Author: Xiang Xu
Xu, Xiang, 2015 EXAMINATION OF PLANT WATER STRESS AND GROUNDWATER RECHARGE IN THE MOUNT LOFTY RANGES: AN ISOTOPIC PERSPECTIVE, Flinders University, School of the Environment
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Climate change may impact both water resources and terrestrial ecosystem structures. For a better understanding of the hydrological and ecological responses to future climate change, it is important to know how recharge relates to climate conditions, how vegetation uses rain water of strong seasonal variation, and how much stress vegetation experienced under current climate conditions. This dissertation is to examine these issues from isotopic perspective based on a study area with a strong hydroclimatic gradient induced by topographic relief. Upland catchments usually are not only composed of bedrock aquifers, thick fracture-rock vadose zone and thin soil, but also vegetation cover. Experiments were performed on two contrasting hillslopes in a native vegetated catchment - Mount Wilson, to study plant responses to environmental conditions (primarily water stress). Significant seasonal variations in leaf δ13C are observed for both studied C3 tree genus up to 1.7‰ for Eucalyptus Leucoxylon and up to 2.7‰ for Acacia Pycnantha. Temporally, the linear correlation coefficients between leaf δ13C and aridity index (PET/P) can be as high as 0.45. Spatially the correlation coefficient is 0.34 for Eucalyptus species. This result suggests that PET/P may be applied to quantify the relationship between leaf δ13C and plant water stress. Stable isotope water composition of precipitation is of importance as input characterization to trace recharge sources of groundwater. In vegetated catchments, the input water isotopic composition is altered from precipitation. Based on one year throughfall monitoring for both 18O and d-excess at two vegetated surfaces in Kuitpo Forest, South Australia, the results indicate that isotopic alteration can be significant in densely vegetated catchments and is important for hydrograph separation studies, but can be negligible for tracing groundwater recharge sources. Water isotopic composition is also used to examine how vegetation uses rain water in a typical Mediterranean climate. One-year monitoring of δ18O and δ2H in twig water is applied to understand the root zone moisture replenishment. The response of δ18O and δ2H of twig water to the rain events indicates that landscape water storage capacity of winter rain is important for plant growth and survival during dry summer. The results of the δ18O and δ2H of groundwater had a mean value -5.1‰ and -27.5‰ respectively and that of throughfall in the wet season had a mean value -5.1(±1.7)‰ and -23.4(± 13.3)‰ correspondingly. They indicate that groundwater recharge is dominated by events in the wet season. Extended from this small catchment, water isotopic composition is used to examine groundwater recharge seasonality over the whole Mount Lofty Ranges. Based on this understanding, an improved storage-discharge relationship-based method (SQR) is proposed to estimate groundwater recharge for mountainous catchments. Net catchment recharge estimates varies between 1.3 mm/year and 13.5 mm/year. Especially, recharge estimates from catchment Onkaparinga River at Hahndorf using SQR method is (7.0 mm/year) close with that from the independent chloride mass balance estimation (3 mm/year). Good correlation between annual direct water-table recharge and aridity index suggests that this method can be used to examine dynamic responses of groundwater recharge to the climate conditions in mountainous regions.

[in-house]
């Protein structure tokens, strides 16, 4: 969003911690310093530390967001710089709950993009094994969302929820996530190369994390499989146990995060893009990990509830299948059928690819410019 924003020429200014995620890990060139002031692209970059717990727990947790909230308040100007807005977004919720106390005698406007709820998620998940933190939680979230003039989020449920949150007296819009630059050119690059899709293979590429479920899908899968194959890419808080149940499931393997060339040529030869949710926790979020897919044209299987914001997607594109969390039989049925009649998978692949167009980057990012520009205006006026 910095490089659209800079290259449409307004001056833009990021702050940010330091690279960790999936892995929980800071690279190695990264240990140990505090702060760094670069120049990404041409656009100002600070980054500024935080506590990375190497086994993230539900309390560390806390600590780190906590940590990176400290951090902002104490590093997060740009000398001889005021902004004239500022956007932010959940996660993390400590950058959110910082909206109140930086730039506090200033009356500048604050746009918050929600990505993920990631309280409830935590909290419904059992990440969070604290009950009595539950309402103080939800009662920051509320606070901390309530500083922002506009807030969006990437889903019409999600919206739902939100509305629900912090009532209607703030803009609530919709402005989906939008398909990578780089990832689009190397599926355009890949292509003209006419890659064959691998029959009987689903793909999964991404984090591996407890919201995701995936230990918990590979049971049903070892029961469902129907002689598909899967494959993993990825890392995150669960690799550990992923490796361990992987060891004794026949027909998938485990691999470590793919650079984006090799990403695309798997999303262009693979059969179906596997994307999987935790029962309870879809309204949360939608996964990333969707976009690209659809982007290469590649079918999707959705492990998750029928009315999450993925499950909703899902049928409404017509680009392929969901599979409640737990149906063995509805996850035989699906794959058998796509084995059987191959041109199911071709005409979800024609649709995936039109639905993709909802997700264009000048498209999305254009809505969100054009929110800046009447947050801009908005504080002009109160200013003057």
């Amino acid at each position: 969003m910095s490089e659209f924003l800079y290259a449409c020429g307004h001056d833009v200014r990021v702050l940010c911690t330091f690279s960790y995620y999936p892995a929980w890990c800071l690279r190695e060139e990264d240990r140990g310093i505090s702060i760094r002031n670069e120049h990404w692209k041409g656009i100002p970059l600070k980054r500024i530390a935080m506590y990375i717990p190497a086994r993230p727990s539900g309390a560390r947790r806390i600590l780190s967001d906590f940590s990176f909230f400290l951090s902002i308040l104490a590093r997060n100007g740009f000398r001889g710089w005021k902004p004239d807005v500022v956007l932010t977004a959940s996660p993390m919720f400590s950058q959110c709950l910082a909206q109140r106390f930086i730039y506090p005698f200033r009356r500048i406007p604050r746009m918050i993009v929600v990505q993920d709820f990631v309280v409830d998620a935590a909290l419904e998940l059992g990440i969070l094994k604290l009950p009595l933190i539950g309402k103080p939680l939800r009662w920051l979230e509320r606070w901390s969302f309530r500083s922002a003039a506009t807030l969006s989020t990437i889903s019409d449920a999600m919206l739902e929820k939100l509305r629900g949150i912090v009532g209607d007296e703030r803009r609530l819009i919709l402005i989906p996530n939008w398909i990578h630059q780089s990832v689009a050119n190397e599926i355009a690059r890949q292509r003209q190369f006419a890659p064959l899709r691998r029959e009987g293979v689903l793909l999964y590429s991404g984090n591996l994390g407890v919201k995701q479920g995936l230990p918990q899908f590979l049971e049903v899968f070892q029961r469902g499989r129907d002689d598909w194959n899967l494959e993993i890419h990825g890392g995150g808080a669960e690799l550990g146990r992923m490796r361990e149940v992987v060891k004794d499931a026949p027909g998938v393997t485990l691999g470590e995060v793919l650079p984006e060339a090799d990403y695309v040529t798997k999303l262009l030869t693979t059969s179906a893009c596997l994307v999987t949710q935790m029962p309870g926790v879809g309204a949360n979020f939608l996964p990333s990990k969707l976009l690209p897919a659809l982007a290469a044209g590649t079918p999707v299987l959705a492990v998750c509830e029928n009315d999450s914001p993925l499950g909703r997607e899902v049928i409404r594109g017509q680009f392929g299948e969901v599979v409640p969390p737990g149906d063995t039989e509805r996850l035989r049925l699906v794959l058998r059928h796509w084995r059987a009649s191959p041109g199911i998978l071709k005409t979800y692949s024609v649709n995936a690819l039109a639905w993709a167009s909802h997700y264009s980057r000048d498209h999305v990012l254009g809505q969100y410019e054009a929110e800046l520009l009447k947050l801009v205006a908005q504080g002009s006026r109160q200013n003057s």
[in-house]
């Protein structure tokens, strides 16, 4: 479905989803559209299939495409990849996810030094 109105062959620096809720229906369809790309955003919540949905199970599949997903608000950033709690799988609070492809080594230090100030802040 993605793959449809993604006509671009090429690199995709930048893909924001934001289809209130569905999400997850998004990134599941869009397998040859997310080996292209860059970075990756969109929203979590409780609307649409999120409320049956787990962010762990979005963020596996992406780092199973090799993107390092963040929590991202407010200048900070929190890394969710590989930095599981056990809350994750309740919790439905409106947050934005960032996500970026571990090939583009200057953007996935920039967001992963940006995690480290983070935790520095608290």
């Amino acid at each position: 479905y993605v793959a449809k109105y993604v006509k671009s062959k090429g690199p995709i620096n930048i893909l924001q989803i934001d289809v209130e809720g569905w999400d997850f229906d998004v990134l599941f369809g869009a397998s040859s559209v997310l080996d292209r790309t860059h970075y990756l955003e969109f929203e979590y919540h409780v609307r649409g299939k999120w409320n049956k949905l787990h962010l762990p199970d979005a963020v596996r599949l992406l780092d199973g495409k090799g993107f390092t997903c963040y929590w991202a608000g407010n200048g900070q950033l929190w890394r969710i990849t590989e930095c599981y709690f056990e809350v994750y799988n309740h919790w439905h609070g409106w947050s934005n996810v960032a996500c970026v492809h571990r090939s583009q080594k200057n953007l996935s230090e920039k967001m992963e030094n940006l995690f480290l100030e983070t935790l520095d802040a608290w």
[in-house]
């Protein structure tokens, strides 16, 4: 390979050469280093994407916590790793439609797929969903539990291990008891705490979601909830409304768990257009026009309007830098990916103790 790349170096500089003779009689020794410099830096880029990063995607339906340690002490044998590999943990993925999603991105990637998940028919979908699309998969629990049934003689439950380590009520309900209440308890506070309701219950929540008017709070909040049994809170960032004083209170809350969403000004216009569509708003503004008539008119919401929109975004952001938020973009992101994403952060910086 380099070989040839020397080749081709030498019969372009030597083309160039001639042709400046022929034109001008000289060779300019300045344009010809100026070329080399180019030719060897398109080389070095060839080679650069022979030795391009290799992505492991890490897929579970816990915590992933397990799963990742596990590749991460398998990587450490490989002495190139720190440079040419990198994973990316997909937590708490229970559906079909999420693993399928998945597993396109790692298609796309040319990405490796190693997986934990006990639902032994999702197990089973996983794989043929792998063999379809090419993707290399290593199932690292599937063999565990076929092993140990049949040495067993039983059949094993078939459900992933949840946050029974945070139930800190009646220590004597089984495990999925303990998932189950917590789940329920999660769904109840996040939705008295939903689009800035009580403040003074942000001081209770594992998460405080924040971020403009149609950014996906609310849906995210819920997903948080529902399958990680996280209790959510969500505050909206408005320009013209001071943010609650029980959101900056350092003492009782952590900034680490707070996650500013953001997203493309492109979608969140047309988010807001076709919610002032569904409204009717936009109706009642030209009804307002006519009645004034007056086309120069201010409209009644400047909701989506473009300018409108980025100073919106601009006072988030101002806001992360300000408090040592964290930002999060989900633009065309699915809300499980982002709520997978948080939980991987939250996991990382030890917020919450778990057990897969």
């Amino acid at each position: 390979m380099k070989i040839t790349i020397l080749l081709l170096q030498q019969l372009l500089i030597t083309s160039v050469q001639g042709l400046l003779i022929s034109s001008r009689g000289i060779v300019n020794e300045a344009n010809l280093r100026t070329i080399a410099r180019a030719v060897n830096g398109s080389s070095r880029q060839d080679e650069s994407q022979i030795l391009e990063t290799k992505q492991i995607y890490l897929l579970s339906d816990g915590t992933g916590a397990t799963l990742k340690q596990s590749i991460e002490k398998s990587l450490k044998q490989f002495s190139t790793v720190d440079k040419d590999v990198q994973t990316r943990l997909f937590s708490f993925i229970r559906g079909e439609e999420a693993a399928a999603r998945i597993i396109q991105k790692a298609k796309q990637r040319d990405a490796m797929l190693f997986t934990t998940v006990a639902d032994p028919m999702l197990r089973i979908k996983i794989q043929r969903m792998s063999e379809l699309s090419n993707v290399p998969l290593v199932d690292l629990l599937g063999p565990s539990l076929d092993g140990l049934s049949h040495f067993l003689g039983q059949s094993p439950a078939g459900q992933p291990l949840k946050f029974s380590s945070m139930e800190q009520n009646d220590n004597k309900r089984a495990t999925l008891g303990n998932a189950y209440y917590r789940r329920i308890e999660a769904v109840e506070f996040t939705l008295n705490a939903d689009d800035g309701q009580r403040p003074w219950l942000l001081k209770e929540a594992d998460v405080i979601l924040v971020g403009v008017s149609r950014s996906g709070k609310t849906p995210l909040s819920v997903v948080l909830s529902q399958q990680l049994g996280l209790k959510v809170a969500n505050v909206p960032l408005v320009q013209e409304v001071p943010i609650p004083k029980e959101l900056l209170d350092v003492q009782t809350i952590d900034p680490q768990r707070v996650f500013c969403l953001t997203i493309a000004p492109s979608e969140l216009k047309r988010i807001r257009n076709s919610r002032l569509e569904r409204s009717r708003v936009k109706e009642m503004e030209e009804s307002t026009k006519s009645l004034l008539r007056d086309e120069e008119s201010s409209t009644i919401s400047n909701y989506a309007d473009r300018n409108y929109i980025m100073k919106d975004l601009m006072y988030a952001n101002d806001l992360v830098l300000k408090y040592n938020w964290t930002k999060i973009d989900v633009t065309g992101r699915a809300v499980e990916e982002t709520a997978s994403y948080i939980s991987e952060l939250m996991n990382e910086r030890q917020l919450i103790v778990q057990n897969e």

Keywords: The Mount Lofty Ranges,plant water stress,throughfall,hillslopes,groundwater recharge,δ13C,δ18O,δ2H
Subject: Environmental Science thesis, Enviromental Studies thesis
Thesis type: Doctor of Philosophy
School: School of the Environment
Supervisor: Huade Guan